Americana has not lost its grip on Langford, nor vice versa.— Pitchfork
Let’s skip the history and instead focus on the primary constant – Langford’s barkeep approachability and an affable approach to political frustration and career disillusionment.— LA Times
Carted to Alabama under the cloud of dark politics, a band drew a glistening straight line from punk to country to soul to grand theater. On November 8th, the day after the 2016 election, Welsh-bred, Chicago-based musician and visual artist Jon Langford and a crew of merry-makers and alchemists filed into the NuttHouse studio, a one-story former bank building in Sheffield, Ala. (population 9,039). The musicians from Chicago, Nashville, Los Angeles, and just over the Tennessee River bridge made the pilgrimage to a place of legend and myth, where music runs as deep as the river’s current, to see what might come of it all.
Four Lost Souls, recorded over four days, originated in 2015, 100 miles north in Nashville where Langford produced artwork for Dylan, Cash, and the Nashville Cats: A New Music City, the long-running exhibit at the Country Music Hall of Fame. Fate had it that one of those Nashville Cats, bassist and producer Norbert Putnam, was so enamored with Langford’s paintings and piratey singing, he invited the stranger to come record in the Shoals.
A year later Langford is in that studio with many of the musicians who put the region, as well as renowned FAME Studios and Muscle Shoals Sound Studios, on the musical map. Among them, members of the Swampers, David Hood and Randy McCormick—world famous players who have performed on all the songs you ever loved—and next-generation, in-the-right-pocket local drummer Justin Holder. Along for the ride were Nashville’s in-demand pedal steel guitarist Pete Finney and guitarist Grant Johnson. Together they dutifully crafted a project brimming with images of killing and hope, Faulkner, the Natchez Trace, and the sea.
As word got out around town, the musicians of the Shoals stopped by to see what Putnam was up to with these Chicagoans — Jon, guitarist John Szymanski, and the electrifying singers Bethany Thomas and now-LA-based Tawny Newsome. Tomi Lunsford, a mountain soprano from Nashville, slipped into the vocal booth to duet with Langford. The morning after his gig at Champy’s, a local watering hole, Will McFarlane parked his Harley at the front door to say hello. Five minutes later he was behind studio glass with his guitar. And five minutes after that, he was back on his bike turning the corner in a cloud of dust and exhaust.
Thus was the strange weather in the Shoals during that week in American history. Crammed between arrival and departure at the NuttHouse was a fever heat of creativity that crossed musical generations, racial lines, and the invisible barrier separating the flatlands of the upper Midwest and rolling hills of the deepest South. Even the ocean between the Delta and the dingy port city of Newport, South Wales, Jon’s hometown, evaporated out of sight.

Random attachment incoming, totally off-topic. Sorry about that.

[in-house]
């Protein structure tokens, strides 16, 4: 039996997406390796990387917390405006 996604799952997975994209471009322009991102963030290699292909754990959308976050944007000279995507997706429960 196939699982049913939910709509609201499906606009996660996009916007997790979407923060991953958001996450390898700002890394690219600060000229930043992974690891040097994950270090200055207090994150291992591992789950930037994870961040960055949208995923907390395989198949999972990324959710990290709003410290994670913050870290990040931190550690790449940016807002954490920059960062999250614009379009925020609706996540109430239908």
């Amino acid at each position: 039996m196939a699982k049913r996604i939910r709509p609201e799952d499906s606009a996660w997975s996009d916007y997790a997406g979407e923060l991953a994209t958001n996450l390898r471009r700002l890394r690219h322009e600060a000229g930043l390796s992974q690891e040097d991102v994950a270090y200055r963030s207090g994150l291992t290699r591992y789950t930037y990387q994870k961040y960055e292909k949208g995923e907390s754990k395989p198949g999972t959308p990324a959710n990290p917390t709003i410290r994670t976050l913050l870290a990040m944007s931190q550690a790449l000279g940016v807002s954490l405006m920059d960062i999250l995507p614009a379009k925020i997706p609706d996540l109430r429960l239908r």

The South is full of ghosts and they all ask unresolved questions. Nothing is settled and the music won’t sleep. Muscle Shoals itself personifies a place where America’s great cultural explosion transcends the murderous politics of race and class that stain this country from slavery and civil war to today. To tomorrow. The music speaks to the best in us, while reflecting, at times, the worst of us.
Four Lost Souls is pure Americana, not just because of where it was recorded or who played on what track, but because it is beyond the news of the day. It is a travelogue of sorts; it goes to a place where the differences between country, soul, blues, and rock-and-roll are blown aside by the warm languid breezes. The music had no time for such petty details, because in the moment, in that place, was the sound of sweet agreement.
The L'homme de Renaissance of indie rock. The prolific Welshman-cum-Chicagoan has done it all in his time.
Founded the Ground Zero UK art/punk collective The Mekons (who, many suggest, went on to inadvertently turn a bunch of punk rock snots like Bloodshot Rob into country fans with their seminal albums Fear and Whiskey and Honky Tonkin') , noise rock progenitors The Three Johns and countless collaborations with greats, near-greats and unheard of cult figures.
For Bloodshot, he's been an indefatigueable presence in our shoddy offices since day one. In addition to all his musical contributions as a solo artist, he's created lots of cover art, produced lots of records, lent his ham-fisted guitar stylings to recordings by the Old 97's, Roger Knox, Rosie Flores, Kelly Hogan, Andre Williams, Sadies, Sally Timms, Danbert Nobacon, Alejandro Escovedo, among others, draws a comic strip, writes books, appeared as the backing band on This American Life and acts as a reeling papa bear figure to many of Chicago's musicians looking for direction and reassurance in this vicious racket we call the music industry.
Since the man creates more music than any one band could possibly hold, he's also the guiding force in the Waco Brothers, the rarely convened collective of the Pine Valley Cosmonauts, the Skull Orchard and Wee Hairy Beasties. At any given time, he might have a few other irons in the fire, or plates in the air, or pies in the oven, or cubes in the tray. It tires us just trying to keep up.
For a gander of Jon's Art, peruse Yard Dog in Austin, TX; home of the annual Bloodshot SXSW shindig.
Official Website: Jon Langford Online